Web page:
Only because it encourages—one might even say incites—feelings of virtue in those who are swept up by its projects does the Good Intentions Paving Co. stay in business. Meaning well, after all, ought to count for something. Unfortunately, when it comes to public policy, good intentions are only slightly better than bad intentions, and not always even that. The reason is that the Good Intentions Paving Co. has never been greatly interested in side effects, in the collateral damage that good intentions so often bring with them. Nor has the firm’s record been notable for taking into account human nature, with its obstinate refusal to obey the dreams of politicians, however alluring they may seem.

The Good Intentions Paving Co. is unlikely ever to be put completely out of business, but one must do what one can to slow its progress. A good place to start may be when making a New Year’s resolution for 2014, vow to resist the firm’s newest projects and policies, however warm and fuzzy they might appear. For instance, President Obama seems to have his heart set on raising the minimum wage. Sounds nice. Surely a step in the right direction. The boys at the Good Intentions Paving Co. are behind it all the way, which is reason enough to believe that it will affect hiring practices in the most deleterious way and cause who knows what other damage.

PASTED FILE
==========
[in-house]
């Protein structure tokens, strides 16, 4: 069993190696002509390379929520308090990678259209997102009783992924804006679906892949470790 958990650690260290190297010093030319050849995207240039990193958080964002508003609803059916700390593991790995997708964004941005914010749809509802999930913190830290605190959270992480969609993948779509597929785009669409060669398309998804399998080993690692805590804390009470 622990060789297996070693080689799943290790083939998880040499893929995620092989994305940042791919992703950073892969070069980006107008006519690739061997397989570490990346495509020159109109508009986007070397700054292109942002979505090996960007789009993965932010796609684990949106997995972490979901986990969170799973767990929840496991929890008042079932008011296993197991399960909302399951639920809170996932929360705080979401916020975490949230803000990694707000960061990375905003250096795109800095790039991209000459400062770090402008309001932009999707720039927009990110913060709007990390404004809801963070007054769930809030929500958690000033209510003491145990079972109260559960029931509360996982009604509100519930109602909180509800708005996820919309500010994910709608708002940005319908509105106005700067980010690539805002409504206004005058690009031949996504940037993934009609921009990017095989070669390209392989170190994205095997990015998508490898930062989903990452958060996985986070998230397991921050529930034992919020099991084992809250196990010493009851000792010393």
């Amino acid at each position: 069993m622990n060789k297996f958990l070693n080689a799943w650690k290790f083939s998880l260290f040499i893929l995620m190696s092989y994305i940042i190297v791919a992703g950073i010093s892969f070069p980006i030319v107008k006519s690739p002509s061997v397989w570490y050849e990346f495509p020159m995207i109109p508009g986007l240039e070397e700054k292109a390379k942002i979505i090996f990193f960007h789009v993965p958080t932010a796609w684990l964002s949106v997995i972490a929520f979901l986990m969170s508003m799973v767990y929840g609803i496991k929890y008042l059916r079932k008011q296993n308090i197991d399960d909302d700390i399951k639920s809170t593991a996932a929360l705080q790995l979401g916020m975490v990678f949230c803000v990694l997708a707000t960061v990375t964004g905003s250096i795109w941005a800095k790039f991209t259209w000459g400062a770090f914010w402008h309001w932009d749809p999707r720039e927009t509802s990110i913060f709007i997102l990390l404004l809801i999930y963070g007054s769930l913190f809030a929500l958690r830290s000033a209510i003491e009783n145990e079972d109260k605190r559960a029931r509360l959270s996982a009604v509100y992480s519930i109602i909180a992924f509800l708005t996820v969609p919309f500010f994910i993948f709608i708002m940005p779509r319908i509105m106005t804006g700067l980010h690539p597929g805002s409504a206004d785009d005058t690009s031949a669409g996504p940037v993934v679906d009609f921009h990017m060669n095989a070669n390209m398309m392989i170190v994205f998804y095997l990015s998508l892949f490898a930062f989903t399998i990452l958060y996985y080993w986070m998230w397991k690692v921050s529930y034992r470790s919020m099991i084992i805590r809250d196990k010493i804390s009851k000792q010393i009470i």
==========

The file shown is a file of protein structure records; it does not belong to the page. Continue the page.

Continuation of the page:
Fixing Healthcare Distortions

rube

The first step is, the American public must understand that there is an alternative. Stand up and demand it.

This quote is excerpted from a great article in the WSJ by economist John Chochrane explaining the health market problem. Just realize that any time someone tells you the open, competitive (free) market doesn’t work, they are blowing smoke out their %#$.